A dramatic fall in traffic accidents this week has been directly linked to the three-day disruption in BlackBerry services.Perhaps Blackberry should be expecting that UAE users reward them for the outage.
In Dubai, traffic accidents fell 20 per cent from average rates on the days BlackBerry users were unable to use its messaging service. In Abu Dhabi, the number of accidents this week fell 40 per cent and there were no fatal accidents.
When its gasoline pumps started going dry in the United Arab Emirates’ poorer northern states earlier this year, Dubai’s oil company blamed mysterious service upgrades. Few believed that at the time, and now the company is dropping its subtlety, triggering an uncharacteristically public spat over fuel pricing policies. When its gasoline pumps started going dry in the United Arab Emirates’ poorer northern states earlier this year, Dubai’s oil company blamed mysterious service upgrades....By letting its farther-flung stations run empty, the Emirates National Oil Co., or ENOC, was telegraphing a message: The Dubai government-owned firm was tired of driving itself deeper into the red by shouldering money-losing state fuel subsidies that keep pump prices artificially low. In an unusually strongly worded statement over the weekend, the company said that continuing to cover subsidies mandated by the UAE’s federal government “is clearly not sustainable or viable for the company.” It was a rare public display of power politics in a country where grievances — particularly ones involving the many businesses controlled by the Emirates’ ruling sheiks — are typically resolved behind closed doors. The rift highlights Dubai’s determination to maintain its independence within the UAE federation despite a daunting debt bill, and it throws into question the generous subsidies the country uses to help buy political stability....The problem for ENOC, which also runs stations under its EPPCO subsidiary, is that Dubai has few of the UAE’s oil reserves. Those are mainly controlled by Abu Dhabi, the federal capital and the richest of the federation’s seven semiautonomous emirates. Because Abu Dhabi and Dubai don’t share their energy resources, ENOC has to buy its fuel on the open market at international prices — a situation it says no longer works....Dubai gas stations remain stocked but are often packed with long lines during rush hours. Meanwhile, ENOC and EPPCO stations remain shuttered in Sharjah, a teeming city next to Dubai that is home to many lower-income workers. Authorities there closed the company’s outlets in June after it failed to respond to demands to replenish fuel supplies, further lengthening lines at stations in Dubai....Most likely, ENOC is hoping the central government will step in to cover the shortfall between the subsidized price and the company’s costs, analysts said.During its go-go years spread its network of petrol stations across the country soaking up markets that might have been served by the cautious Adnoc. Dubai projected itself across the country. As a strategy, it was always peculiar. Dubai simply didn't have the deep pockets to run the network at a loss. But none of that was transparent when Dubai had access to foreign lending throwing money at its other projects.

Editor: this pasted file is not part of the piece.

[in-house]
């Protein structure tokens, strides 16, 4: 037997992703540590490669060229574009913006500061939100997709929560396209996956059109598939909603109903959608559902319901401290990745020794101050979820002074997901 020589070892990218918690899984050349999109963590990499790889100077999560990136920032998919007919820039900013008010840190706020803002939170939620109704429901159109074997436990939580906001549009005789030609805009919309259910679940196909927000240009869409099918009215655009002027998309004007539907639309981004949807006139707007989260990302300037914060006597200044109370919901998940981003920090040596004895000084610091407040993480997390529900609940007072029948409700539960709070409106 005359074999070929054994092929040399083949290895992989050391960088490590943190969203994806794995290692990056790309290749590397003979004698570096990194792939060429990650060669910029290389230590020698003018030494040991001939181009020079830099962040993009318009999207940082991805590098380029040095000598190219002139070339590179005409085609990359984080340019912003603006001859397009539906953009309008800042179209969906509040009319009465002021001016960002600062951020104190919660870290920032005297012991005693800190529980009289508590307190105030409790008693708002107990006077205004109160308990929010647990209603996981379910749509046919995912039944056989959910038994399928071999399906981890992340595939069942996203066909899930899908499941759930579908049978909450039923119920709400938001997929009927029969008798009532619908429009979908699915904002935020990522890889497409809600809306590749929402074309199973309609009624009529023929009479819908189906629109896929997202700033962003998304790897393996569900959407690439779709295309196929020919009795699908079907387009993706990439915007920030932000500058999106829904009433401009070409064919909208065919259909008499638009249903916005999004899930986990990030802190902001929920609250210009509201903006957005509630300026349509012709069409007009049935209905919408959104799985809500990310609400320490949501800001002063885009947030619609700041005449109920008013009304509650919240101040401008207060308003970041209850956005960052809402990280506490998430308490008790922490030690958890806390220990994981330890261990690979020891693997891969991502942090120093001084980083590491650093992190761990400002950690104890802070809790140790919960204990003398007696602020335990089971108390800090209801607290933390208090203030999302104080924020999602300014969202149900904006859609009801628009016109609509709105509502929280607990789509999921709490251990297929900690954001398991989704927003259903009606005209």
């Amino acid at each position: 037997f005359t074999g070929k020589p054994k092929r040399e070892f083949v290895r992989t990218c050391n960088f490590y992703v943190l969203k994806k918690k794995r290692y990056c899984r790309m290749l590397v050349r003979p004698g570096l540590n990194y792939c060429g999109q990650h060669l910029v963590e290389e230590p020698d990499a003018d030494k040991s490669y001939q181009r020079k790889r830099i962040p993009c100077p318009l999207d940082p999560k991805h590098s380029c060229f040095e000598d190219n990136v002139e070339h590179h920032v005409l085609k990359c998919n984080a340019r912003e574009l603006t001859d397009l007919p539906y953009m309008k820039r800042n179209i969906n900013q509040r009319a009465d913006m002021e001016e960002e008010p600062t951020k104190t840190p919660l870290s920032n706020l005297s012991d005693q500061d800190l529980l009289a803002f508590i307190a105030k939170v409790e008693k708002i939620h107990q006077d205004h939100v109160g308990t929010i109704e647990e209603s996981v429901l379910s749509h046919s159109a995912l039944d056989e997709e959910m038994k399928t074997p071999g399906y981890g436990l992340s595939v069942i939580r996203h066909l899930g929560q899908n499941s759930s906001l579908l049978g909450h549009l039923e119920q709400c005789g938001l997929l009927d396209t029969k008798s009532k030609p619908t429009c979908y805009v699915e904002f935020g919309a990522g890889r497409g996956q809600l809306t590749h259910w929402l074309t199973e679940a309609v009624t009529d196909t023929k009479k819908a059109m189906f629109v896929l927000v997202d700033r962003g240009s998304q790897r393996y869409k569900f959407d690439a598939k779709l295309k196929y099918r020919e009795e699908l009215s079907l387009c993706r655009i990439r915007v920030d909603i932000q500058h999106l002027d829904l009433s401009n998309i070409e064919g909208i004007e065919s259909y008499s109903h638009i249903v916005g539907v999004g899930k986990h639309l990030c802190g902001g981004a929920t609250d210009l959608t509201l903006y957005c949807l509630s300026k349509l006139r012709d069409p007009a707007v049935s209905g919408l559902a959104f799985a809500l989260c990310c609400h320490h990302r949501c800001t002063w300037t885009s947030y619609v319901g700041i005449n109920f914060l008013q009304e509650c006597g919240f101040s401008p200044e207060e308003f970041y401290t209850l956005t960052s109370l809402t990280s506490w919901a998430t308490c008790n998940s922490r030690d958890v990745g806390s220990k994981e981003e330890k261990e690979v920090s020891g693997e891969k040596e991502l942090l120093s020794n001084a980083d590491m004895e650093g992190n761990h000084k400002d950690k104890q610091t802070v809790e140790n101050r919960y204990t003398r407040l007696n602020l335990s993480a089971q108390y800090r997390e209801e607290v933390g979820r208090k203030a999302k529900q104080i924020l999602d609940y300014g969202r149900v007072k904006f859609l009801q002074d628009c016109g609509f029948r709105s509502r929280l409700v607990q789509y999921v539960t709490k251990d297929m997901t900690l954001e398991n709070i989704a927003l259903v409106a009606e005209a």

In 2005, a company called CyberTrust—which has since been purchased by Verizon— gave Etisalat, the government-connected mobile company in the UAE, the right to verify that a site is valid. Here's why this is trouble: Since browsers now automatically trust Etisalat to confirm a site's identity, the company has the potential ability to fake a secure connection to any site Etisalat subscribers might visit using a man-in-the-middle scheme.